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To what extent were propaganda and national pride as important as religion in the design, construction and decoration of the Parthenon?

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Introduction

To what extent were propaganda and national pride as important as religion in the design, construction and decoration of the Parthenon? Although the decision to build the Parthenon was highly controversial in Athens because of the politics that surrounded it, was the Parthenon erected simply as sign of dedication to the gods? Or was it to fuel the dwindling pride of the Athenian citizens? By studying the structure, decoration and design, I hope to come to a conclusion as to whether the Parthenon was simply physical evidence of Athenian pride or whether it was pride in religion. Brief History Though the Persian wars were possibly over before the Parthenon was being considered, the wars played a vital role for Athens and her temples. During the wars, the armies of Persia attacked Athens and sacked the city leaving much of it in ruins, including the new temple in honour of Athene atop the Acropolis that was under construction. During the struggle, many of the states in Greece joined together to fight against the Persians and decided that they should not rebuild any of the temples that had been destroyed by the Persians to have an eternal memory of the devastation they caused and the lack of respect they have for religion. The once impressive city of Athens was reduced to dust, with small basic houses and nothing really imposing. The relatively basic buildings of Athens must have crushed the pride of the people, however, due to the oath taken at Plataea not to rebuild any of the temples, the people remained humbled by their modest buildings in their cities. ...read more.

Middle

Decoration The decoration on the Parthenon is one of the most elaborate sculptural masterpieces analysed in history. The intricate sculptures are made entirely out of marble, just as the rest of the structure of the Parthenon. Along the frieze there are ninety-two carved metopes around the length of the temple. There was also a continuous decorated frieze inside the peristyle above both of the pronaos' of the Parthenon and along the side walls of the cella, which was very uncommon for Greek temples. This is often considered to be another show of wealth and high workman ship because the continuous frieze is inside the peristyle. The pediments are filled with complete carved marble statues. Into the triangular pediments of the roof, there were sculptures depicting the birth of Athene on the east pediment, and on the west pediment was the portrayal of the competition between the god Poseidon and the goddess Athene as they contested for Athens. In my opinion, the birth of Athene seems to imply that the gods are incredibly important. Supporting the image are the gods and goddesses witnessing the birth of Athene. However, the sculpture is on the pediment that is at the front of the temple yet it is not the first pediment that you see. Although the pediment at the back of the temple shows the contest for Athens, it is however the first pediment that is in view as you advance towards the temple. ...read more.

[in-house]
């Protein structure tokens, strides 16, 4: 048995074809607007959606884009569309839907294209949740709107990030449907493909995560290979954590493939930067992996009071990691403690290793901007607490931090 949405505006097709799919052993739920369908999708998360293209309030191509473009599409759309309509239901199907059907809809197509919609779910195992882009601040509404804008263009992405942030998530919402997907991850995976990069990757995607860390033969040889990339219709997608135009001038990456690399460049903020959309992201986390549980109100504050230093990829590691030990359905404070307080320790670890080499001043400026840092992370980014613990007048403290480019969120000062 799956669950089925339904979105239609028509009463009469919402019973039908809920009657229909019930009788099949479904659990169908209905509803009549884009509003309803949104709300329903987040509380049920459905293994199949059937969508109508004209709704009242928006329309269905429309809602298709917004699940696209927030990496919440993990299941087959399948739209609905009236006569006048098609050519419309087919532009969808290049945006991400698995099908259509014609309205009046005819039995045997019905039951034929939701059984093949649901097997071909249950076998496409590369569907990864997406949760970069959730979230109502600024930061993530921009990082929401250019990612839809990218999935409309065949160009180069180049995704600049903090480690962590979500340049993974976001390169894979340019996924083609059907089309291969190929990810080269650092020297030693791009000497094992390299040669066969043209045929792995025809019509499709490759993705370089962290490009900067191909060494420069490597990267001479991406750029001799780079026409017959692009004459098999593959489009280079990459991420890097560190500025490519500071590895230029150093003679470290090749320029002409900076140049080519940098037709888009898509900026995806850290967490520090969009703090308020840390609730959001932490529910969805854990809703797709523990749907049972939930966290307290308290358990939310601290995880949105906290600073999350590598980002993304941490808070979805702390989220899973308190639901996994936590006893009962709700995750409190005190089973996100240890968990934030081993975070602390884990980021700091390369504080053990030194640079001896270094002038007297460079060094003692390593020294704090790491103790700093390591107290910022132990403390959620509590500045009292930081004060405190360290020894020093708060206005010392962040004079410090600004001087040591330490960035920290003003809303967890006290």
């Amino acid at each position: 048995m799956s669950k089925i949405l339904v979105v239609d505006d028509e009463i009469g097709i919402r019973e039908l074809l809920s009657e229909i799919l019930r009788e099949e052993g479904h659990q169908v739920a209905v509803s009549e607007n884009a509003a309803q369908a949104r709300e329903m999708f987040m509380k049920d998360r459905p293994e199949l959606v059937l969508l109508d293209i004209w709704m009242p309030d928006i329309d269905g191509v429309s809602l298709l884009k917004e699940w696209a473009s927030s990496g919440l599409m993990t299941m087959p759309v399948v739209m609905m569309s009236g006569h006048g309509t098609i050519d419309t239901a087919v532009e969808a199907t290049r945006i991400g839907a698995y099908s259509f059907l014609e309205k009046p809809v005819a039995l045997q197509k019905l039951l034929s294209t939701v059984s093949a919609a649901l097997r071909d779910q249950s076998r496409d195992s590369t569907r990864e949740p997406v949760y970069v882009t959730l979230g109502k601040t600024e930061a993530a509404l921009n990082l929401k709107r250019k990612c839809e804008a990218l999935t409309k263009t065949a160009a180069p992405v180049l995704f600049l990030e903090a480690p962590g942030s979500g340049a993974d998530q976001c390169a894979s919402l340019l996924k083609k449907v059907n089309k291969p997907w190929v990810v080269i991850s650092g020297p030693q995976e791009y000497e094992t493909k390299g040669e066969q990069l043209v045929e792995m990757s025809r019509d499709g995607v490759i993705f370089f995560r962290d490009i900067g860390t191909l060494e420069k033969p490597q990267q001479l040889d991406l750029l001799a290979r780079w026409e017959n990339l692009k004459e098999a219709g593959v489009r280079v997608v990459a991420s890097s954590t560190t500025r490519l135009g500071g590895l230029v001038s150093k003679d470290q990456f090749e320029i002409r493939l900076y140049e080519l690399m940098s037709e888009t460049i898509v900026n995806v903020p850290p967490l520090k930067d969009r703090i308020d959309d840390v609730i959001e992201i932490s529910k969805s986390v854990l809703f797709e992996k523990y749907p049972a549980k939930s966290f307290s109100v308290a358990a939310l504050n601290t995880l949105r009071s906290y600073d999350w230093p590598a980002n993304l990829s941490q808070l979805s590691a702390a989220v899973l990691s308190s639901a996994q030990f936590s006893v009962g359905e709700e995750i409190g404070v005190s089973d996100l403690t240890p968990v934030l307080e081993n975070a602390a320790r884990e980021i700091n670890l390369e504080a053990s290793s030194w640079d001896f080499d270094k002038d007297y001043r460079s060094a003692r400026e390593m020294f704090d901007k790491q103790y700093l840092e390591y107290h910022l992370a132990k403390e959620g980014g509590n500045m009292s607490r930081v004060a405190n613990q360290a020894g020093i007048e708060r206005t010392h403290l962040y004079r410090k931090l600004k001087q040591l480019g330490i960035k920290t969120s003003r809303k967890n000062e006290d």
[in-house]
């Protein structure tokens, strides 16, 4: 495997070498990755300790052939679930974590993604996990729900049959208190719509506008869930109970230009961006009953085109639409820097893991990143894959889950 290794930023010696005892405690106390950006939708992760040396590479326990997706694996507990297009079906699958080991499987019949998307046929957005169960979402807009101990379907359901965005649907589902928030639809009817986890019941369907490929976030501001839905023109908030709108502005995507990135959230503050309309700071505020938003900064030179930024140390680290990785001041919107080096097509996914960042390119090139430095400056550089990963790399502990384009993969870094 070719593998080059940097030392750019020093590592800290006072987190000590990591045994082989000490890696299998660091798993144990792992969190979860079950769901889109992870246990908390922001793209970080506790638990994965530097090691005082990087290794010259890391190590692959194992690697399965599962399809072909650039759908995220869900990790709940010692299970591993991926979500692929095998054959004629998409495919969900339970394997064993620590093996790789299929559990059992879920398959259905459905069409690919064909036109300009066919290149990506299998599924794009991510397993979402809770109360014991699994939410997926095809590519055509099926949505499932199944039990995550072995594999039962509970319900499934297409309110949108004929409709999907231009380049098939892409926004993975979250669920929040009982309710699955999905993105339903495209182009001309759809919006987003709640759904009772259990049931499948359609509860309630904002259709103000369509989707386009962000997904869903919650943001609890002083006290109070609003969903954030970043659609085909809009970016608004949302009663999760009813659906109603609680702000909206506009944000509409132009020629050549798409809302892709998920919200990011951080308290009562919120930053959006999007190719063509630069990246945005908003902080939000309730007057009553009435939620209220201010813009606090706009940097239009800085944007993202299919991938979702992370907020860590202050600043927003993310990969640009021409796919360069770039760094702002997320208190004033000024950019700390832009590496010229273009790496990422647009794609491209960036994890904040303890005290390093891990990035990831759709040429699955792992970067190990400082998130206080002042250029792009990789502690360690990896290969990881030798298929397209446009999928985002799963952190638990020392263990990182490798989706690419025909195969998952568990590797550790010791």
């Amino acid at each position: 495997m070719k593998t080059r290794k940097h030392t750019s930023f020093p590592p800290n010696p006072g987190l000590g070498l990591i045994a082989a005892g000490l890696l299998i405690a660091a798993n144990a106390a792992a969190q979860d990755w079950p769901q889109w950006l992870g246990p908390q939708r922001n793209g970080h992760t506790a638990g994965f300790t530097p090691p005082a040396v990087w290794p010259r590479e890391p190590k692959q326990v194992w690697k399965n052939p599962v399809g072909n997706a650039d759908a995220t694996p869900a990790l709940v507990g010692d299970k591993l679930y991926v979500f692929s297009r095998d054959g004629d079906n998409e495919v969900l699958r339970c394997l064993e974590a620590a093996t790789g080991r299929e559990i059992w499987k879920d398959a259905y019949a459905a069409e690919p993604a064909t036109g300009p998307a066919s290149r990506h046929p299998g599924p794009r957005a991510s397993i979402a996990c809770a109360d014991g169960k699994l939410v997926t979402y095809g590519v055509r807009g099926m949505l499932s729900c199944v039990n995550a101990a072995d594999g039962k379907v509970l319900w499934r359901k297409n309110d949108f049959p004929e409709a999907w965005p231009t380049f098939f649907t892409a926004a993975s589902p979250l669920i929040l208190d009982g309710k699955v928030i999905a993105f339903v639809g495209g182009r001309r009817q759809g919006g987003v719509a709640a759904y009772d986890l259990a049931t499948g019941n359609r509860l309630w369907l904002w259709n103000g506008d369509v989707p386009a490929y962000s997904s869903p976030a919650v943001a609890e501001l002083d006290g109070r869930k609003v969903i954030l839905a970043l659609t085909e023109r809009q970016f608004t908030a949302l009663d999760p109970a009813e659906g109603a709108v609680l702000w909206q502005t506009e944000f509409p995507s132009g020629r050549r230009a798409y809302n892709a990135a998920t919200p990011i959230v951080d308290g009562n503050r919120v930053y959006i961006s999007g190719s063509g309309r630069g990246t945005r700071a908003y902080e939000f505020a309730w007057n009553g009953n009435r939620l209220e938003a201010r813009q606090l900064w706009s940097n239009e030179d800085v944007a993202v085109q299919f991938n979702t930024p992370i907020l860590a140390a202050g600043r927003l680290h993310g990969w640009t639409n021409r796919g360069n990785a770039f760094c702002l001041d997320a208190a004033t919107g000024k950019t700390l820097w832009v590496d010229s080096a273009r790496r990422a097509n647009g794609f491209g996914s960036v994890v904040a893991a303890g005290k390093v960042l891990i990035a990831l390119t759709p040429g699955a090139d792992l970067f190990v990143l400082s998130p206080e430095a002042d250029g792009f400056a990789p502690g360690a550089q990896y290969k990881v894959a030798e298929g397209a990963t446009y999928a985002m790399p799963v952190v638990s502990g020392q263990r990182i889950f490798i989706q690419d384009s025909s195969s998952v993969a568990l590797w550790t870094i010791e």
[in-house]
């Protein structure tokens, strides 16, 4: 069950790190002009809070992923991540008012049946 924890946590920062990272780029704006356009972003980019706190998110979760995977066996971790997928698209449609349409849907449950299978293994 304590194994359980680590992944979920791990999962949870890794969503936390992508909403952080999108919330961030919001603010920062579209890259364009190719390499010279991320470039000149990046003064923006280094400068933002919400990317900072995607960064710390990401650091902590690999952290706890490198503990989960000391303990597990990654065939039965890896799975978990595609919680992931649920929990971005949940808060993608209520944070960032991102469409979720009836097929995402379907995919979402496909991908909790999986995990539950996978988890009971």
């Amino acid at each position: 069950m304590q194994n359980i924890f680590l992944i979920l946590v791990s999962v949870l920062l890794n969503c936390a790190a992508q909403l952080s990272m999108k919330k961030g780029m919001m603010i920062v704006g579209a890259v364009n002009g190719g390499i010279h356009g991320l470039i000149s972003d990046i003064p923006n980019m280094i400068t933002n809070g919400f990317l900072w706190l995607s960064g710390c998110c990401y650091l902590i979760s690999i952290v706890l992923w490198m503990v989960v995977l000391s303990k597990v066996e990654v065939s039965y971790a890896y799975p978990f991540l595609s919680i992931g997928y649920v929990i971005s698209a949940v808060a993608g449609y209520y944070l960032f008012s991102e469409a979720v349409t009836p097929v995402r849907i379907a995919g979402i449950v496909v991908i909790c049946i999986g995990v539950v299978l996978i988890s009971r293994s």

Conclusion

The word "Parthenon" means "virgin" and the temple was named after Athene's virtue. The work, effort and money put into the Parthenon could be seen as religious piety to the pantheon and in particular, to the patron goddess Athene. Conclusion I think that the answer to the title is slightly ambiguous. I believe that Pericles wanted to see his fair city become a shining monument to the people and win favour as a politician. But I think that it could be seen as cynicism of the people today that people of ancient Greece could be so dedicated to religion and chose to spend a great deal of money on so huge a project. Perhaps they wanted to show their piety and appreciation to the gods that after so many violent wars, their city was still here. So to conclude, I believe that national pride was hugely important in the building of the Parthenon, and although it seems that religion took a lower priority, it may have been just as important as national pride in the building of the Parthenon. Bibliography - Books D'Agostino, Bruno (1974) Monuments of Civilisation Greece, Readers Digest, London Connolly, Peter; Dodge, Hazel (1998) The Ancient City: Life in Classical Athens and Rome Oxford University Press, Oxford Jenkins, Ian (1994) The Parthenon Frieze, British Museum Press, London Peach, Susan; Millard, Anne (2003) The Greeks, Usborne Publishing, London Woodford, Susan (1981) The Parthenon Cambridge University Press, Cambridge Beard, Mary (2002) The Parthenon Profile Books, London Bibliography - Websites http://academic.reed.edu/humanities/110Tech/Parthenon.html http://www.pbs.org/empires/thegreeks/background/29a_p1.html http://www.pbs.org/empires/thegreeks/characters/pericles_p6.html www.perseus.tufts. ...read more.

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